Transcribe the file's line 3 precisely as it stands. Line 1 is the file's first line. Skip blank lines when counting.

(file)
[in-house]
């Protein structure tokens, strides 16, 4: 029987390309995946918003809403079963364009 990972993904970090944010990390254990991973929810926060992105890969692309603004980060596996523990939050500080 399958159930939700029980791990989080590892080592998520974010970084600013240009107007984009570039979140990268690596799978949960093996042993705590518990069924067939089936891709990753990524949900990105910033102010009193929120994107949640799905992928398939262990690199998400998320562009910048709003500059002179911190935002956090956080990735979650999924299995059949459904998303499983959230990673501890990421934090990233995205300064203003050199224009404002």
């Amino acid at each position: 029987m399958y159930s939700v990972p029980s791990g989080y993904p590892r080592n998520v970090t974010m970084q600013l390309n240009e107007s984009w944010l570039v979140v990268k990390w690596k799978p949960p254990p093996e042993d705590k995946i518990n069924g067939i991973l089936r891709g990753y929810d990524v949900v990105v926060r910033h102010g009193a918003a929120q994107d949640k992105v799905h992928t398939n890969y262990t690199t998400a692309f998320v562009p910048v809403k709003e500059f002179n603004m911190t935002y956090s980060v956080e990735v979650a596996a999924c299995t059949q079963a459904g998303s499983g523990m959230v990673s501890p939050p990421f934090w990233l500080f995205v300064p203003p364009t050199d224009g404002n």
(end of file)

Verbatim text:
């Amino acid at each position: 029987m399958y159930s939700v990972p029980s791990g989080y993904p590892r080592n998520v970090t974010m970084q600013l390309n240009e107007s984009w944010l570039v979140v990268k990390w690596k799978p949960p254990p093996e042993d705590k995946i518990n069924g067939i991973l089936r891709g990753y929810d990524v949900v990105v926060r910033h102010g009193a918003a929120q994107d949640k992105v799905h992928t398939n890969y262990t690199t998400a692309f998320v562009p910048v809403k709003e500059f002179n603004m911190t935002y956090s980060v956080e990735v979650a596996a999924c299995t059949q079963a459904g998303s499983g523990m959230v990673s501890p939050p990421f934090w990233l500080f995205v300064p203003p364009t050199d224009g404002n």